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The Marriage of Plastic Surgery and Social Media: A Relationship to Last a Lifetime

Steven M. Camp MD, Daniel C. Mills II MD
DOI: http://dx.doi.org/10.1177/1090820X12439862 349-351 First published online: 1 March 2012

The World Wide Web has evolved into a global network linking more people, businesses, and institutions than any other single communication channel.1 It is an expansive tool with seemingly endless implications for the modern plastic surgery practice. The ease with which ideas can be exchanged through the Internet will undoubtedly continue to alter how we conduct the business aspects of our practices and the process by which patients make choices about the services we provide. In a recent study, Walden et al2 demonstrated the power of the Internet in influencing patients’ choices regarding breast augmentation. They reported that more than half of patients began their search for information about the procedure via Web searches: 41% with Google, 18% with a breast augmentation portal website (such as http://loveyourlook.com), and 11% with a plastic surgeon’s website. Only 10% first consulted with a plastic surgeon.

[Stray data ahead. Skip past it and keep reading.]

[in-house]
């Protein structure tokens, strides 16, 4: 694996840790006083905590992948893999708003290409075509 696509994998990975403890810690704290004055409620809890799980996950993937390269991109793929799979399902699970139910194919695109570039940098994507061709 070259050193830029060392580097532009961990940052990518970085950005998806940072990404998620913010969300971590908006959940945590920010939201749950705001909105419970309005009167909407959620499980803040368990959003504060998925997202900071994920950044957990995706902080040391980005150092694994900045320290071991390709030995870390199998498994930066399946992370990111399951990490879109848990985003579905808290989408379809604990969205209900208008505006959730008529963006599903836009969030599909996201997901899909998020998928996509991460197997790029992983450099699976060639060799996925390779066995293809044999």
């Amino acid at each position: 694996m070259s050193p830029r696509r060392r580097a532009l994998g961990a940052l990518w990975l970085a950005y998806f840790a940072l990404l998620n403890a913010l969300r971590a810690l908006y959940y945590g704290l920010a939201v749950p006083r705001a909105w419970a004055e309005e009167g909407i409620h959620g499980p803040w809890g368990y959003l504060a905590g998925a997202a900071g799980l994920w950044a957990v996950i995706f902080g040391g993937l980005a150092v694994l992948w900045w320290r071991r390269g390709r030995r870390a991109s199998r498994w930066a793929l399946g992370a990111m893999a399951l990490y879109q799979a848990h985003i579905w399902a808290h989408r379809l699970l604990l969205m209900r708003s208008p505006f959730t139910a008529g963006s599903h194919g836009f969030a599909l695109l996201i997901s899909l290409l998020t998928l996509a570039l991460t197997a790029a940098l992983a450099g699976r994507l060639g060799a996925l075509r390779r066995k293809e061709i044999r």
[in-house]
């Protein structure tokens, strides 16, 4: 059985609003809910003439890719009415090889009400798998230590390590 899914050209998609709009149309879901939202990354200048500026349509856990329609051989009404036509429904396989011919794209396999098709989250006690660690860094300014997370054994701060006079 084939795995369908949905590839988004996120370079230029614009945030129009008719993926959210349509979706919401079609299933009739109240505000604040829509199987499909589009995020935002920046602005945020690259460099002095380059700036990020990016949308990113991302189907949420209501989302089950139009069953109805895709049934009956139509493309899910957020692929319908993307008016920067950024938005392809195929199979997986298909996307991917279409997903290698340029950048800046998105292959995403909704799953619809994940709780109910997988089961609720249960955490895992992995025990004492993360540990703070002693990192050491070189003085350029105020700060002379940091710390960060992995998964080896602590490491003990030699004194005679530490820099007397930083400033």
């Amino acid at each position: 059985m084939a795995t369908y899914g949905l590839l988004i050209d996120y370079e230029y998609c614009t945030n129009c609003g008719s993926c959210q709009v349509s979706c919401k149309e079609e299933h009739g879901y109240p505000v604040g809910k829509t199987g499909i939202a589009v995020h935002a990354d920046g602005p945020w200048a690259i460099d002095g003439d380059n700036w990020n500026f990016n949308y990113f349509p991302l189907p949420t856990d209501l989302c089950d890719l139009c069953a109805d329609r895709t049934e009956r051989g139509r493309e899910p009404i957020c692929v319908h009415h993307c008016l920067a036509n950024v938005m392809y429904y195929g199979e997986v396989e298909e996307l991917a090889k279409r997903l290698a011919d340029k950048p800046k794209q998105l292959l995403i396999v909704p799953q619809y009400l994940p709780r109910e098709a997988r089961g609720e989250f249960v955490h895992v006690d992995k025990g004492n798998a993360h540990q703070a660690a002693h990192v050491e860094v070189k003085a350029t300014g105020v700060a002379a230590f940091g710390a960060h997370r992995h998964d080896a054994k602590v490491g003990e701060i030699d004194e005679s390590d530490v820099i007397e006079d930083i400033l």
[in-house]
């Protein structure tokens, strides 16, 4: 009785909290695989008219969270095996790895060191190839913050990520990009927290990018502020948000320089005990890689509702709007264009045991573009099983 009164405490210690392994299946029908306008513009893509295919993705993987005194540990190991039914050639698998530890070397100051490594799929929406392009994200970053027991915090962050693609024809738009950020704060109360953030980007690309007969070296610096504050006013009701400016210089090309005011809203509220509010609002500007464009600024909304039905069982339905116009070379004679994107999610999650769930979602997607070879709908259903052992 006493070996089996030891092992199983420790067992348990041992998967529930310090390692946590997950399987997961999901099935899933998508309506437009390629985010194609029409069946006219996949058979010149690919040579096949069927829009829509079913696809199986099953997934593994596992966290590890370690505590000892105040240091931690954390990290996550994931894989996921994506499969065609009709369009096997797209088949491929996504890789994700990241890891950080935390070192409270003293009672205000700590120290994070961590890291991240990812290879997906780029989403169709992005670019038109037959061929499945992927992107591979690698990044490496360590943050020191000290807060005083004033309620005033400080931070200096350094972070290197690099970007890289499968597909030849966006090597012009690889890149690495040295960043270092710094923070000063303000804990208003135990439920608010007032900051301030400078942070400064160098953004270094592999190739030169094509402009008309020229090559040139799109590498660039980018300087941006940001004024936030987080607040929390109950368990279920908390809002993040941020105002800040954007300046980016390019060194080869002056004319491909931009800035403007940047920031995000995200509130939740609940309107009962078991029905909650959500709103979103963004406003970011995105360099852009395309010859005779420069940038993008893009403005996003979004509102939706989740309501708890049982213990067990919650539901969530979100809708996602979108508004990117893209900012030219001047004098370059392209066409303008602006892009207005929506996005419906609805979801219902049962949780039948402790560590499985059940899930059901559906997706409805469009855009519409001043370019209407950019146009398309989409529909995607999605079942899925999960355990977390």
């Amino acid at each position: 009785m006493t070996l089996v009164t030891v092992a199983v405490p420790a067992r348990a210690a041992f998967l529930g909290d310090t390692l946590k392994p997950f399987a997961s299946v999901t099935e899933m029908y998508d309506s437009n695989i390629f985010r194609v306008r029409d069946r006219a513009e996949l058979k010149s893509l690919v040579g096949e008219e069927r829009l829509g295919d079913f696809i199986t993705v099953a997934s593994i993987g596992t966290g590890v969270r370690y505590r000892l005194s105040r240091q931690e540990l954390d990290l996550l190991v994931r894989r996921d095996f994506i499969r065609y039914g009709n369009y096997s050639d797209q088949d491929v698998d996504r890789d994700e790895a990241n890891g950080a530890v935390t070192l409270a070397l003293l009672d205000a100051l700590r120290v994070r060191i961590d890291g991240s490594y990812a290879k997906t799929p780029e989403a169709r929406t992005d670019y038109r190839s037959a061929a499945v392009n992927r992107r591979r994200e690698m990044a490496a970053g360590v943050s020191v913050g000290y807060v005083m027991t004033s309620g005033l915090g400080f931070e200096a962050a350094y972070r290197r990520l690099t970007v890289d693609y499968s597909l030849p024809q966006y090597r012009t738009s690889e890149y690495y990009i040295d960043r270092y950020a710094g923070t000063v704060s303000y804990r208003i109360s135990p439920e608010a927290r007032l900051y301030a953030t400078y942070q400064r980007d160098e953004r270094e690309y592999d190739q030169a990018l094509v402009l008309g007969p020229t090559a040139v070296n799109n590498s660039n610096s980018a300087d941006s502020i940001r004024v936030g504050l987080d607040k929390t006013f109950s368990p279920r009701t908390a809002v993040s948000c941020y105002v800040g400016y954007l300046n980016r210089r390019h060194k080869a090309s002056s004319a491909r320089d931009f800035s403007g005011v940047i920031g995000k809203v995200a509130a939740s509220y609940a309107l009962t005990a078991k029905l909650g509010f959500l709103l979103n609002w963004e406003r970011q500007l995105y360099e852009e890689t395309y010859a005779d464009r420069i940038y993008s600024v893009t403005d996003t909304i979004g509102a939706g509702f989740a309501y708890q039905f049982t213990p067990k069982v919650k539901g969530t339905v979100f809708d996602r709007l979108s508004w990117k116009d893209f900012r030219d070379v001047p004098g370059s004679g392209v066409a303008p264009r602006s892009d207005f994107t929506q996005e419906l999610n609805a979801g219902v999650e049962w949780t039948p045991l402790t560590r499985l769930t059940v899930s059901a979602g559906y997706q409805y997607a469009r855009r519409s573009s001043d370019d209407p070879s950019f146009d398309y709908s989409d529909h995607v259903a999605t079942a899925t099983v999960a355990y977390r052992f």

Recognizing the vast power of the Internet, many plastic surgeons have developed practice websites to offer prospective patients information about their credentials, practice philosophy and facilities, and basic questions-and-answers about procedures. Yet most plastic surgery websites are static, rather than interactive, at a time when modern consumers have grown to expect a high degree of online interactivity. This expectation is evident in the increasing popularity of social networking and “social media.”

The term social media includes many individual Internet applications that provide different but complementary functions. Facebook, Twitter, Linked-In, Google +, Yelp, and Realself are examples of social media or “social networking sites.” With Facebook boasting 750 million active registrants and Twitter claiming 175 million, there is obviously widespread and continued growth in this arena. As experience with social media outlets has increased, the applications for plastic surgery have grown far beyond personal communications. Plastic surgeons are entering this nontraditional marketing space in increasing numbers not …

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